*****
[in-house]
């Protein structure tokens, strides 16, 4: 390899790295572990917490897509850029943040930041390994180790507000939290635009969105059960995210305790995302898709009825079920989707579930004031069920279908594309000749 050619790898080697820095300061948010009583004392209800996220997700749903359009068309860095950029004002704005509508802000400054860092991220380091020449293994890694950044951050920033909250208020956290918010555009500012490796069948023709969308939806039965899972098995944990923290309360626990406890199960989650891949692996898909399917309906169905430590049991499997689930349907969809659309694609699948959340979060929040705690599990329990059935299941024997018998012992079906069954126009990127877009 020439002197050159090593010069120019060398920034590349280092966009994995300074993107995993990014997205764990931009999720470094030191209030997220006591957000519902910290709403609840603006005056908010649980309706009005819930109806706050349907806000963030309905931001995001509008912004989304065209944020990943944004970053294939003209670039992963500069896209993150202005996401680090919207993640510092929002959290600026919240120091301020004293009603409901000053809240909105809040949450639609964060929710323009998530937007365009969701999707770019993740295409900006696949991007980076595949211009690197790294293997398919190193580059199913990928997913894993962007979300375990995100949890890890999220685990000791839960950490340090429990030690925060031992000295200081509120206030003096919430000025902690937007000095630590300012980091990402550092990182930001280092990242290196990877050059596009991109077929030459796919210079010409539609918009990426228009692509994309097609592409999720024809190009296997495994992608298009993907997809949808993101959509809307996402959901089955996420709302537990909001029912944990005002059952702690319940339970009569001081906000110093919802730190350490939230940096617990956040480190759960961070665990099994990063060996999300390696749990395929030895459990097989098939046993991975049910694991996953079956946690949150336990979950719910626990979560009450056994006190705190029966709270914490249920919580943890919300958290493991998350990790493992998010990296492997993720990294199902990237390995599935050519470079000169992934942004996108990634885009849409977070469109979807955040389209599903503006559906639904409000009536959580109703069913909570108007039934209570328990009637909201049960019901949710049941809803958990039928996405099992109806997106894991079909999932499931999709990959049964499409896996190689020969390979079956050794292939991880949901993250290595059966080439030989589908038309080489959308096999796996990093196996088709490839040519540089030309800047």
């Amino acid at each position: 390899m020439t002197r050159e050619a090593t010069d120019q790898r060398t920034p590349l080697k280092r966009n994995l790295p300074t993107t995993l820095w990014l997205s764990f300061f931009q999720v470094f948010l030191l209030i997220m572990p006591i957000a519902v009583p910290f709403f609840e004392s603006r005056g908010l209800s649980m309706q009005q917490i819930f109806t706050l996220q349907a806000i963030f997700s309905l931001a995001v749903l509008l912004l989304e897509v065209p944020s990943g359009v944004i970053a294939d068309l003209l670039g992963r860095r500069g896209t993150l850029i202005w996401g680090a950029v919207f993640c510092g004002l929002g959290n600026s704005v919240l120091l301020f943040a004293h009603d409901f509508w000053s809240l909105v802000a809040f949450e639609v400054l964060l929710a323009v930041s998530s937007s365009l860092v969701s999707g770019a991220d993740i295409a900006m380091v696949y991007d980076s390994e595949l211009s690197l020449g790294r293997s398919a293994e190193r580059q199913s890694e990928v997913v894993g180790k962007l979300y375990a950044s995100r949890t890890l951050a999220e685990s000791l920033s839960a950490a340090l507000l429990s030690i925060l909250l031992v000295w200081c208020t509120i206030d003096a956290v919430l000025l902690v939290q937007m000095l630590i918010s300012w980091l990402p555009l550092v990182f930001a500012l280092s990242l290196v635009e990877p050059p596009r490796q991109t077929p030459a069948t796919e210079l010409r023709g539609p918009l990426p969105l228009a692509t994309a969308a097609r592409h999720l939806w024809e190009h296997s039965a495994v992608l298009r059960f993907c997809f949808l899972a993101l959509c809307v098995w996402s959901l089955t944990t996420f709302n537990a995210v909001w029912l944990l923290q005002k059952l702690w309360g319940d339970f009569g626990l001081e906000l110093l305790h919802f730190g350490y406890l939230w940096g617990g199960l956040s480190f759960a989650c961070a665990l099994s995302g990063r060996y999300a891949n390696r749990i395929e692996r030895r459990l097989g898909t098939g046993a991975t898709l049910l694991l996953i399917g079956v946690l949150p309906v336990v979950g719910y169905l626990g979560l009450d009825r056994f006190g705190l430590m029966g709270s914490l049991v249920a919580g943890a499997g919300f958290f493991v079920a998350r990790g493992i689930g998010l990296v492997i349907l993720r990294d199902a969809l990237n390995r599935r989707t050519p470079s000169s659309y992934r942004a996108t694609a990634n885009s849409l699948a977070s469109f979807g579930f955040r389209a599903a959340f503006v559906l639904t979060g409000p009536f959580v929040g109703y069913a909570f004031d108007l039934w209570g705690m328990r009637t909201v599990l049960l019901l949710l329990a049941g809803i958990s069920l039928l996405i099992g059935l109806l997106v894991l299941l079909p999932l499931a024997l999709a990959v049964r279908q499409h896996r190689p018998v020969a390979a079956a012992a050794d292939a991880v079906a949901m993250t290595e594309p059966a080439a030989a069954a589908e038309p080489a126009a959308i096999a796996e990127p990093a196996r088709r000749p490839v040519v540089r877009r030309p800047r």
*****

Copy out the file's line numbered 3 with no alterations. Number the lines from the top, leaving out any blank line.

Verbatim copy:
């Amino acid at each position: 390899m020439t002197r050159e050619a090593t010069d120019q790898r060398t920034p590349l080697k280092r966009n994995l790295p300074t993107t995993l820095w990014l997205s764990f300061f931009q999720v470094f948010l030191l209030i997220m572990p006591i957000a519902v009583p910290f709403f609840e004392s603006r005056g908010l209800s649980m309706q009005q917490i819930f109806t706050l996220q349907a806000i963030f997700s309905l931001a995001v749903l509008l912004l989304e897509v065209p944020s990943g359009v944004i970053a294939d068309l003209l670039g992963r860095r500069g896209t993150l850029i202005w996401g680090a950029v919207f993640c510092g004002l929002g959290n600026s704005v919240l120091l301020f943040a004293h009603d409901f509508w000053s809240l909105v802000a809040f949450e639609v400054l964060l929710a323009v930041s998530s937007s365009l860092v969701s999707g770019a991220d993740i295409a900006m380091v696949y991007d980076s390994e595949l211009s690197l020449g790294r293997s398919a293994e190193r580059q199913s890694e990928v997913v894993g180790k962007l979300y375990a950044s995100r949890t890890l951050a999220e685990s000791l920033s839960a950490a340090l507000l429990s030690i925060l909250l031992v000295w200081c208020t509120i206030d003096a956290v919430l000025l902690v939290q937007m000095l630590i918010s300012w980091l990402p555009l550092v990182f930001a500012l280092s990242l290196v635009e990877p050059p596009r490796q991109t077929p030459a069948t796919e210079l010409r023709g539609p918009l990426p969105l228009a692509t994309a969308a097609r592409h999720l939806w024809e190009h296997s039965a495994v992608l298009r059960f993907c997809f949808l899972a993101l959509c809307v098995w996402s959901l089955t944990t996420f709302n537990a995210v909001w029912l944990l923290q005002k059952l702690w309360g319940d339970f009569g626990l001081e906000l110093l305790h919802f730190g350490y406890l939230w940096g617990g199960l956040s480190f759960a989650c961070a665990l099994s995302g990063r060996y999300a891949n390696r749990i395929e692996r030895r459990l097989g898909t098939g046993a991975t898709l049910l694991l996953i399917g079956v946690l949150p309906v336990v979950g719910y169905l626990g979560l009450d009825r056994f006190g705190l430590m029966g709270s914490l049991v249920a919580g943890a499997g919300f958290f493991v079920a998350r990790g493992i689930g998010l990296v492997i349907l993720r990294d199902a969809l990237n390995r599935r989707t050519p470079s000169s659309y992934r942004a996108t694609a990634n885009s849409l699948a977070s469109f979807g579930f955040r389209a599903a959340f503006v559906l639904t979060g409000p009536f959580v929040g109703y069913a909570f004031d108007l039934w209570g705690m328990r009637t909201v599990l049960l019901l949710l329990a049941g809803i958990s069920l039928l996405i099992g059935l109806l997106v894991l299941l079909p999932l499931a024997l999709a990959v049964r279908q499409h896996r190689p018998v020969a390979a079956a012992a050794d292939a991880v079906a949901m993250t290595e594309p059966a080439a030989a069954a589908e038309p080489a126009a959308i096999a796996e990127p990093a196996r088709r000749p490839v040519v540089r877009r030309p800047r």